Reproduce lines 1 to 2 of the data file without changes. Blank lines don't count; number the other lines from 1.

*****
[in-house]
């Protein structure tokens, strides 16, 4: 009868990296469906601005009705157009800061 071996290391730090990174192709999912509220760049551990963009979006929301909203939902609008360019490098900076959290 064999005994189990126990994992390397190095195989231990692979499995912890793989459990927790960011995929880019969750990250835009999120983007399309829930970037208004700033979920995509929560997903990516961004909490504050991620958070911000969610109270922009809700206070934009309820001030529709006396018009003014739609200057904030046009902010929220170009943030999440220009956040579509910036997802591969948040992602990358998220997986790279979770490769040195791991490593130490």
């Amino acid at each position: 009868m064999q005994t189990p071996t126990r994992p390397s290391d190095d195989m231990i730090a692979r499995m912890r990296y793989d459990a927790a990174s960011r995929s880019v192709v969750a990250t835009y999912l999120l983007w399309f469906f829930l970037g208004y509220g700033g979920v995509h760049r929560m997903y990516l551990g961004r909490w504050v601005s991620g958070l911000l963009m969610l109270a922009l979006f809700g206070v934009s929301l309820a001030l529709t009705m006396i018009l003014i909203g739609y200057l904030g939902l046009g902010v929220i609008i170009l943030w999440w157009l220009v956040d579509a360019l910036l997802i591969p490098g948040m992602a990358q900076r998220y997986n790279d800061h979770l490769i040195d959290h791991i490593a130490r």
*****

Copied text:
[in-house]
């Protein structure tokens, strides 16, 4: 009868990296469906601005009705157009800061 071996290391730090990174192709999912509220760049551990963009979006929301909203939902609008360019490098900076959290 064999005994189990126990994992390397190095195989231990692979499995912890793989459990927790960011995929880019969750990250835009999120983007399309829930970037208004700033979920995509929560997903990516961004909490504050991620958070911000969610109270922009809700206070934009309820001030529709006396018009003014739609200057904030046009902010929220170009943030999440220009956040579509910036997802591969948040992602990358998220997986790279979770490769040195791991490593130490």